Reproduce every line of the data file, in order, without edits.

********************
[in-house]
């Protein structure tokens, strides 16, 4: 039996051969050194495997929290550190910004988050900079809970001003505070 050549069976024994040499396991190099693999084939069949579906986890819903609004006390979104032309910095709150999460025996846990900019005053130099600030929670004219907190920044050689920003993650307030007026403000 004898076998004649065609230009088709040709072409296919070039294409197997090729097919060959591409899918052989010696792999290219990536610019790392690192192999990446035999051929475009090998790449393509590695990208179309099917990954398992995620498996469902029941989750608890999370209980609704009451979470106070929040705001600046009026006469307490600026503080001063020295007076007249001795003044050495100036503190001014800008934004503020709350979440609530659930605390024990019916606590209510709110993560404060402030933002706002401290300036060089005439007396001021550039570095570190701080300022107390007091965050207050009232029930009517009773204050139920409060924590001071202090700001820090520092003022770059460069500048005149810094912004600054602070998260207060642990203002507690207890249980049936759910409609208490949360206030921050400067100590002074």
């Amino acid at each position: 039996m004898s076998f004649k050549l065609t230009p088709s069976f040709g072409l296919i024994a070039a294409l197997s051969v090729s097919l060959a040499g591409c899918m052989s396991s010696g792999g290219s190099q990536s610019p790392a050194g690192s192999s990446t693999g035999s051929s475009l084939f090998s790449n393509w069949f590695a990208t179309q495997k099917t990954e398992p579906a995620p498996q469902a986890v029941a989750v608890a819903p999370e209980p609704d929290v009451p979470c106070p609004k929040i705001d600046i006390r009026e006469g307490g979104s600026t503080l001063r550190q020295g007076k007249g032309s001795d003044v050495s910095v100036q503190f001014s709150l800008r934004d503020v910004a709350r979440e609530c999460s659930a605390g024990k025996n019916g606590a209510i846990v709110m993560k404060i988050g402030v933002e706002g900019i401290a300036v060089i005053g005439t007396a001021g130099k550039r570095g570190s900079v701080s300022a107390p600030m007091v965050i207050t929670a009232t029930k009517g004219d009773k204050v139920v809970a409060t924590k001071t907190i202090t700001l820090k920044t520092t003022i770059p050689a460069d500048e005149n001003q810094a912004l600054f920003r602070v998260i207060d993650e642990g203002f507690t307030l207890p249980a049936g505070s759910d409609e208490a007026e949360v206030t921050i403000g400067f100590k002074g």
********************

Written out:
[in-house]
């Protein structure tokens, strides 16, 4: 039996051969050194495997929290550190910004988050900079809970001003505070 050549069976024994040499396991190099693999084939069949579906986890819903609004006390979104032309910095709150999460025996846990900019005053130099600030929670004219907190920044050689920003993650307030007026403000 004898076998004649065609230009088709040709072409296919070039294409197997090729097919060959591409899918052989010696792999290219990536610019790392690192192999990446035999051929475009090998790449393509590695990208179309099917990954398992995620498996469902029941989750608890999370209980609704009451979470106070929040705001600046009026006469307490600026503080001063020295007076007249001795003044050495100036503190001014800008934004503020709350979440609530659930605390024990019916606590209510709110993560404060402030933002706002401290300036060089005439007396001021550039570095570190701080300022107390007091965050207050009232029930009517009773204050139920409060924590001071202090700001820090520092003022770059460069500048005149810094912004600054602070998260207060642990203002507690207890249980049936759910409609208490949360206030921050400067100590002074």
């Amino acid at each position: 039996m004898s076998f004649k050549l065609t230009p088709s069976f040709g072409l296919i024994a070039a294409l197997s051969v090729s097919l060959a040499g591409c899918m052989s396991s010696g792999g290219s190099q990536s610019p790392a050194g690192s192999s990446t693999g035999s051929s475009l084939f090998s790449n393509w069949f590695a990208t179309q495997k099917t990954e398992p579906a995620p498996q469902a986890v029941a989750v608890a819903p999370e209980p609704d929290v009451p979470c106070p609004k929040i705001d600046i006390r009026e006469g307490g979104s600026t503080l001063r550190q020295g007076k007249g032309s001795d003044v050495s910095v100036q503190f001014s709150l800008r934004d503020v910004a709350r979440e609530c999460s659930a605390g024990k025996n019916g606590a209510i846990v709110m993560k404060i988050g402030v933002e706002g900019i401290a300036v060089i005053g005439t007396a001021g130099k550039r570095g570190s900079v701080s300022a107390p600030m007091v965050i207050t929670a009232t029930k009517g004219d009773k204050v139920v809970a409060t924590k001071t907190i202090t700001l820090k920044t520092t003022i770059p050689a460069d500048e005149n001003q810094a912004l600054f920003r602070v998260i207060d993650e642990g203002f507690t307030l207890p249980a049936g505070s759910d409609e208490a007026e949360v206030t921050i403000g400067f100590k002074g």